Thu, 14 February 2019
A long term great white shark survey conducted in False Bay, South Africa . has found that there has been a sharp decrease in Great White Sharks in 2017 and 2018. Those two years resulted in zero sightings of the once dominant shark species in the area. So what happens to a marine ecosystem when an apex predator disappears?
Dr. Neil Hammershlag (University of Miami) and Chris Fallows (Apex Shark Expeditions) wrote a paper on the subject that was recently published in Scientific Reports.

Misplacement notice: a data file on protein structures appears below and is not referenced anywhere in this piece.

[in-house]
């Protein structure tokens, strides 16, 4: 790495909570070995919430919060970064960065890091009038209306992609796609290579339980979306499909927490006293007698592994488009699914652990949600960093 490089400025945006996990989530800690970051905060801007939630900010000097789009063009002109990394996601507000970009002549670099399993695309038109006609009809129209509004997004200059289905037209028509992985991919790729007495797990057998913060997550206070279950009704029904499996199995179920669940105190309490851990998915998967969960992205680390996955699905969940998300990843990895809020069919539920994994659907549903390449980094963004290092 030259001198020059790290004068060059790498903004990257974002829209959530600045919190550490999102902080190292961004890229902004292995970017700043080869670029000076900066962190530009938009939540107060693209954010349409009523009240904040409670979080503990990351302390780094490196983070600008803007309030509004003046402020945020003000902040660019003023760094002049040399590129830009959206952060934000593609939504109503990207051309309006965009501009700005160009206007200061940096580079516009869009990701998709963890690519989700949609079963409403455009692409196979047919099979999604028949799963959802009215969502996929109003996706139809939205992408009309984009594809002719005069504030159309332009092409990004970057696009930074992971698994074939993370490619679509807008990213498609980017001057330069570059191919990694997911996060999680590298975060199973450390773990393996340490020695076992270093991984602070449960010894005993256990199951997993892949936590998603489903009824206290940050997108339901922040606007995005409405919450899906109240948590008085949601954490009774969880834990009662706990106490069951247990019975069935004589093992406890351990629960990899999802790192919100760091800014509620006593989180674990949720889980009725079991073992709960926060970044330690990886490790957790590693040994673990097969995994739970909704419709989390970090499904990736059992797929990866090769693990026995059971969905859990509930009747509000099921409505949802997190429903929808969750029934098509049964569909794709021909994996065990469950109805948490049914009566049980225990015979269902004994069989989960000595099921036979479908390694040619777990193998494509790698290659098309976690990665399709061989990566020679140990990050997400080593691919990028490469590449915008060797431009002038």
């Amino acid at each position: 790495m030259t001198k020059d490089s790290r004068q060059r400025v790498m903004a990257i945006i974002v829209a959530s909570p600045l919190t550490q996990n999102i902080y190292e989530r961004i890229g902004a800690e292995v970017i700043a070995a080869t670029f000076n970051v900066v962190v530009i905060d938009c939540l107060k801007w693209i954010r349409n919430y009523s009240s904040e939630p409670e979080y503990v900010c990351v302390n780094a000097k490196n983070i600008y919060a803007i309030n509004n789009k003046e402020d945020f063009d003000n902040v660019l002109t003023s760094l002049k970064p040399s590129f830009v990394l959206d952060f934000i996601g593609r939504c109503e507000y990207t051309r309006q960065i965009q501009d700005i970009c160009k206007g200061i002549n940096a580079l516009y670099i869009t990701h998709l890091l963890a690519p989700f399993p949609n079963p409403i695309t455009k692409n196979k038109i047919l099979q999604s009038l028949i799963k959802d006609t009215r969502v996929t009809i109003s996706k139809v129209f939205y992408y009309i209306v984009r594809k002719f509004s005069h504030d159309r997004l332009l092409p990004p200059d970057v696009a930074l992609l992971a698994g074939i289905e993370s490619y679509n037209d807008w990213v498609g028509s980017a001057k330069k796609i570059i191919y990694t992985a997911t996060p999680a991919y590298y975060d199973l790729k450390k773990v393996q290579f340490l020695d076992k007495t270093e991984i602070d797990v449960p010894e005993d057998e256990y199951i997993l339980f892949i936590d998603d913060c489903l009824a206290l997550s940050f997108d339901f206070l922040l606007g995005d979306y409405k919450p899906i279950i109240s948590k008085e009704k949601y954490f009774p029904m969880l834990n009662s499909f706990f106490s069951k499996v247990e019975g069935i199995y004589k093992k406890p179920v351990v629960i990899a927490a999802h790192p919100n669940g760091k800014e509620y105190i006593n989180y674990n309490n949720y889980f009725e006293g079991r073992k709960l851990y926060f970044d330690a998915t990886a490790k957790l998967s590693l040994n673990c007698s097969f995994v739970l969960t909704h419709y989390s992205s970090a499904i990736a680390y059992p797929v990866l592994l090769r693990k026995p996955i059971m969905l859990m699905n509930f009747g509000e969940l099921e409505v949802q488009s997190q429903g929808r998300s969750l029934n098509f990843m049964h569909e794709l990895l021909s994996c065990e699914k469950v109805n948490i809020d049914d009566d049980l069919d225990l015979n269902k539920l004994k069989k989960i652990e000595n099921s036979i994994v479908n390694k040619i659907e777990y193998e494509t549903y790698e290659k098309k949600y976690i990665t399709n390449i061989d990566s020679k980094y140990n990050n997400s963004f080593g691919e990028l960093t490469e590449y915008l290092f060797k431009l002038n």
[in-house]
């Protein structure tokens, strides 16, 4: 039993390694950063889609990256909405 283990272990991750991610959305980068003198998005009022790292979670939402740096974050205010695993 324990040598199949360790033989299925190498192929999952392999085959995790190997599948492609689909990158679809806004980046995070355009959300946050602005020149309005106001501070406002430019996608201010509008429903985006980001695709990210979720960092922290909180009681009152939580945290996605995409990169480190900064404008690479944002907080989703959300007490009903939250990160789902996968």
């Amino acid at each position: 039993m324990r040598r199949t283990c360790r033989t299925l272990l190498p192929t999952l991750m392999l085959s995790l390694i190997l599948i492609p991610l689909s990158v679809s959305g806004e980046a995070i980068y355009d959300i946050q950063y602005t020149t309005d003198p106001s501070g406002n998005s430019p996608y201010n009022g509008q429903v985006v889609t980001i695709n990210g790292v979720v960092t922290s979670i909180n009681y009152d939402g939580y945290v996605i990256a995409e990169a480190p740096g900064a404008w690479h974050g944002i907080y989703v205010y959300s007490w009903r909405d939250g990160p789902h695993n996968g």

The authors found a drastic increase in sightings of seven gill sharks (120 sightings) when Great White Sharks weren't present. The seven gill sharks normally occur 18 km away hidden in the kelp forests away from their predator, the great white shark. Now that the whites are gone, the seven gills are ready to take over.
Take a listen to the details in the episode.
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Direct download: SUFB_S701_GreatWhitesDisappearFromFalseBaySouthAfricaWhatHappenedNextWasSurprising.mp3
Category:Great White Sharks -- posted at: 1:00pm EDT